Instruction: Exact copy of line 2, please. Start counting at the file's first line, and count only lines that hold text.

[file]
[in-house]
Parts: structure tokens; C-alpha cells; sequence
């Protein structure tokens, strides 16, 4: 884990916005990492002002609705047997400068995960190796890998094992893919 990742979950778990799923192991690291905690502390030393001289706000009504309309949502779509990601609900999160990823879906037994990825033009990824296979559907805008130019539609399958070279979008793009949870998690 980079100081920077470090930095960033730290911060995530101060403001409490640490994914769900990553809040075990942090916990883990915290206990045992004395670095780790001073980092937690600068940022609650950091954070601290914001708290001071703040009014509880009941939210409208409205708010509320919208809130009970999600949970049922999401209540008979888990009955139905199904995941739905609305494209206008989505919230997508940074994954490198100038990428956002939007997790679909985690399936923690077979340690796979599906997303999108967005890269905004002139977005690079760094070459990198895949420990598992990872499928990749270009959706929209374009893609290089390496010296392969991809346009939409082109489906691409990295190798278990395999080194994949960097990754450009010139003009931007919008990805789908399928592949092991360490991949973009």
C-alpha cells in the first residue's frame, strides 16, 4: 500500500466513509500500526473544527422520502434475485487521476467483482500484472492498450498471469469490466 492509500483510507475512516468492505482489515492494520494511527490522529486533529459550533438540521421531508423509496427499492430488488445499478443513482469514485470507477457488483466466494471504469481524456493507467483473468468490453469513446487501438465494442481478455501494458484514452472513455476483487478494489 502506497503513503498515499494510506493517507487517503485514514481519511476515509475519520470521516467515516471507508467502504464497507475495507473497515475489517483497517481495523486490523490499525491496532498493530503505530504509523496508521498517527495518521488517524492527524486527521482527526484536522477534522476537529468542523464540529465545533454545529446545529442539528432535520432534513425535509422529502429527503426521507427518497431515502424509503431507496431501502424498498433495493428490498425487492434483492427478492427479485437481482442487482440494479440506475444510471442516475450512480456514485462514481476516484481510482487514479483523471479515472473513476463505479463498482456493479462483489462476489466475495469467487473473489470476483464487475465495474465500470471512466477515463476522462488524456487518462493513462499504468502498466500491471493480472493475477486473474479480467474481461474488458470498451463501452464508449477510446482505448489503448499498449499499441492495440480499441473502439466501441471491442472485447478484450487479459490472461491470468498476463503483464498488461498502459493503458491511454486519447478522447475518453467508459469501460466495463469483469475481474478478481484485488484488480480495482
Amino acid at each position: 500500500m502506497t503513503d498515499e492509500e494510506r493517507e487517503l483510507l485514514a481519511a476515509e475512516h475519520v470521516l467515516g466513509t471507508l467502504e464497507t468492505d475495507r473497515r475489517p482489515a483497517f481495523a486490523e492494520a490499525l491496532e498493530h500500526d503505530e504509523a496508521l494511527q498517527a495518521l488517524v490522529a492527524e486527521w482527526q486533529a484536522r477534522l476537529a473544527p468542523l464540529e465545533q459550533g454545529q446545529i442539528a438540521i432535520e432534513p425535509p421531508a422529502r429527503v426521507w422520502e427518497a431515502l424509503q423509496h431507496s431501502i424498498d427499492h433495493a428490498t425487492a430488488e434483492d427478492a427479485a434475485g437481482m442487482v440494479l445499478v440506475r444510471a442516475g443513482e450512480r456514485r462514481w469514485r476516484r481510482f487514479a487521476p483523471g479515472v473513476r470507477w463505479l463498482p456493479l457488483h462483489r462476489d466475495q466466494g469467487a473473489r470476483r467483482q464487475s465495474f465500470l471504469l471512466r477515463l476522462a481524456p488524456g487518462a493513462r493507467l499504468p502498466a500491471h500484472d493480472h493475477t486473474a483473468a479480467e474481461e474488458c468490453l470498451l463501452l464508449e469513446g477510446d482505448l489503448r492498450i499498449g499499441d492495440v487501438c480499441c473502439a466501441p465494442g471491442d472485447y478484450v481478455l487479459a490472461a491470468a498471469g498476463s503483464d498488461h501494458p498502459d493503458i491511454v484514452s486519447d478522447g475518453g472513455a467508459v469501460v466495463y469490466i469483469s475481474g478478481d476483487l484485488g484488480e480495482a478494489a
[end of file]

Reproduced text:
Parts: structure tokens; C-alpha cells; sequence